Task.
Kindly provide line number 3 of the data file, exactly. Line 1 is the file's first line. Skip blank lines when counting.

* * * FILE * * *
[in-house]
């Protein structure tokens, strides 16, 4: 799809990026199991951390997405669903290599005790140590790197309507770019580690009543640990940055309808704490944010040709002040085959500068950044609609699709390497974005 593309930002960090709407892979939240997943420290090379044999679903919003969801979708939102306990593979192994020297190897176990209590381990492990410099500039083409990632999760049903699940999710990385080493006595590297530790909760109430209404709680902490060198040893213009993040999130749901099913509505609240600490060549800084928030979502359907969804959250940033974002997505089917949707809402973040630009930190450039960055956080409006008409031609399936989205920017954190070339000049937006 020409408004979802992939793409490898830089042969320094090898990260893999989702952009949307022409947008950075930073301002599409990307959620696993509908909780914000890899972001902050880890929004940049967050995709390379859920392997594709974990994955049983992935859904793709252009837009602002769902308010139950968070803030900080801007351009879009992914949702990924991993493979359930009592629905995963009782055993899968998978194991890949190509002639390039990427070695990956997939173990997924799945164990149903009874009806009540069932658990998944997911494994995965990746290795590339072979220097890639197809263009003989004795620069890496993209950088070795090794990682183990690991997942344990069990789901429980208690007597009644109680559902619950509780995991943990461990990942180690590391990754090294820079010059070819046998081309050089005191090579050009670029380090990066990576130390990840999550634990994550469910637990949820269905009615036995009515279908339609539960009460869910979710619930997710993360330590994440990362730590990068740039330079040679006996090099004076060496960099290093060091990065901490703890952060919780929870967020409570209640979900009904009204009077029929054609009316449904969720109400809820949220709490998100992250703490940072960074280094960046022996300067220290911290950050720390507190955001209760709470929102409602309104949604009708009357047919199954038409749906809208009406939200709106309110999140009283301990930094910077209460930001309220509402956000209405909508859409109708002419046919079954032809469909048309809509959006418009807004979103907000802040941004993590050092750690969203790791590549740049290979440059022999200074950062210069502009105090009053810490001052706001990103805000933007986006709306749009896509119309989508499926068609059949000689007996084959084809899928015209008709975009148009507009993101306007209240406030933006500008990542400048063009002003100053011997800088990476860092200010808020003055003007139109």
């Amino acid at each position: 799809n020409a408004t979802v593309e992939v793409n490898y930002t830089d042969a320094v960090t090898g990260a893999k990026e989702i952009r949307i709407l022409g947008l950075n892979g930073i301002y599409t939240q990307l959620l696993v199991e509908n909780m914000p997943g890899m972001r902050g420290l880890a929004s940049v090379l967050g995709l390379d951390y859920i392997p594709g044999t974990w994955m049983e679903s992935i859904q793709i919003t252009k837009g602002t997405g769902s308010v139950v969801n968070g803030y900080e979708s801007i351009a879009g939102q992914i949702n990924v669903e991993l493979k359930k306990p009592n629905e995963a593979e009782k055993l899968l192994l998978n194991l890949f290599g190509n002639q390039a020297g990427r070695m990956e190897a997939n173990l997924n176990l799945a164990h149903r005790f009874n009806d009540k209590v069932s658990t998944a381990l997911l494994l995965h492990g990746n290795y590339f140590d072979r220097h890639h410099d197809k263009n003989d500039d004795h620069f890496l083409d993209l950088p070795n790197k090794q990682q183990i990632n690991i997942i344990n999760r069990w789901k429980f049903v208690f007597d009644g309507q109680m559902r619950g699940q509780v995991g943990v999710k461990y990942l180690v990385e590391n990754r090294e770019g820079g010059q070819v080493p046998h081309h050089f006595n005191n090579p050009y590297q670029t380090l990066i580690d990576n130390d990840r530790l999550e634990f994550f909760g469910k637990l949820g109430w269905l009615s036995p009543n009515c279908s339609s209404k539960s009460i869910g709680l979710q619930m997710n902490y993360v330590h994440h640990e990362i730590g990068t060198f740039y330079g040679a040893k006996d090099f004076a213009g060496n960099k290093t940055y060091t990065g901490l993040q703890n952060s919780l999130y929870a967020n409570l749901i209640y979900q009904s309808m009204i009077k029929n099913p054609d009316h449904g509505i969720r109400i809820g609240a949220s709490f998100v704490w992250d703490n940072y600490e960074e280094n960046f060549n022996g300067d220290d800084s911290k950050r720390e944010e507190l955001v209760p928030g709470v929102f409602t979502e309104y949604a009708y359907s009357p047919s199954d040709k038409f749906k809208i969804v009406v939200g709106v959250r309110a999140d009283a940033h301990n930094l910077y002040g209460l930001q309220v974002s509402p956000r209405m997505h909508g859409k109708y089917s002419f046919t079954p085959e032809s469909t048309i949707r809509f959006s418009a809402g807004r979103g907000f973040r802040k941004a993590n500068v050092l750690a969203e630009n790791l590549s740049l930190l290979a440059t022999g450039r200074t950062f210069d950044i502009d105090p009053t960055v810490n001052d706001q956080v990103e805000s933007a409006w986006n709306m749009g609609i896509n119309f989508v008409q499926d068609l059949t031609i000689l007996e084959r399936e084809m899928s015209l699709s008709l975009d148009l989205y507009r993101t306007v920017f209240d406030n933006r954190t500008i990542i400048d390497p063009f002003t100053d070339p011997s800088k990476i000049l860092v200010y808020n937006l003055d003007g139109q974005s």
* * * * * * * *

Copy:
């Amino acid at each position: 799809n020409a408004t979802v593309e992939v793409n490898y930002t830089d042969a320094v960090t090898g990260a893999k990026e989702i952009r949307i709407l022409g947008l950075n892979g930073i301002y599409t939240q990307l959620l696993v199991e509908n909780m914000p997943g890899m972001r902050g420290l880890a929004s940049v090379l967050g995709l390379d951390y859920i392997p594709g044999t974990w994955m049983e679903s992935i859904q793709i919003t252009k837009g602002t997405g769902s308010v139950v969801n968070g803030y900080e979708s801007i351009a879009g939102q992914i949702n990924v669903e991993l493979k359930k306990p009592n629905e995963a593979e009782k055993l899968l192994l998978n194991l890949f290599g190509n002639q390039a020297g990427r070695m990956e190897a997939n173990l997924n176990l799945a164990h149903r005790f009874n009806d009540k209590v069932s658990t998944a381990l997911l494994l995965h492990g990746n290795y590339f140590d072979r220097h890639h410099d197809k263009n003989d500039d004795h620069f890496l083409d993209l950088p070795n790197k090794q990682q183990i990632n690991i997942i344990n999760r069990w789901k429980f049903v208690f007597d009644g309507q109680m559902r619950g699940q509780v995991g943990v999710k461990y990942l180690v990385e590391n990754r090294e770019g820079g010059q070819v080493p046998h081309h050089f006595n005191n090579p050009y590297q670029t380090l990066i580690d990576n130390d990840r530790l999550e634990f994550f909760g469910k637990l949820g109430w269905l009615s036995p009543n009515c279908s339609s209404k539960s009460i869910g709680l979710q619930m997710n902490y993360v330590h994440h640990e990362i730590g990068t060198f740039y330079g040679a040893k006996d090099f004076a213009g060496n960099k290093t940055y060091t990065g901490l993040q703890n952060s919780l999130y929870a967020n409570l749901i209640y979900q009904s309808m009204i009077k029929n099913p054609d009316h449904g509505i969720r109400i809820g609240a949220s709490f998100v704490w992250d703490n940072y600490e960074e280094n960046f060549n022996g300067d220290d800084s911290k950050r720390e944010e507190l955001v209760p928030g709470v929102f409602t979502e309104y949604a009708y359907s009357p047919s199954d040709k038409f749906k809208i969804v009406v939200g709106v959250r309110a999140d009283a940033h301990n930094l910077y002040g209460l930001q309220v974002s509402p956000r209405m997505h909508g859409k109708y089917s002419f046919t079954p085959e032809s469909t048309i949707r809509f959006s418009a809402g807004r979103g907000f973040r802040k941004a993590n500068v050092l750690a969203e630009n790791l590549s740049l930190l290979a440059t022999g450039r200074t950062f210069d950044i502009d105090p009053t960055v810490n001052d706001q956080v990103e805000s933007a409006w986006n709306m749009g609609i896509n119309f989508v008409q499926d068609l059949t031609i000689l007996e084959r399936e084809m899928s015209l699709s008709l975009d148009l989205y507009r993101t306007v920017f209240d406030n933006r954190t500008i990542i400048d390497p063009f002003t100053d070339p011997s800088k990476i000049l860092v200010y808020n937006l003055d003007g139109q974005s």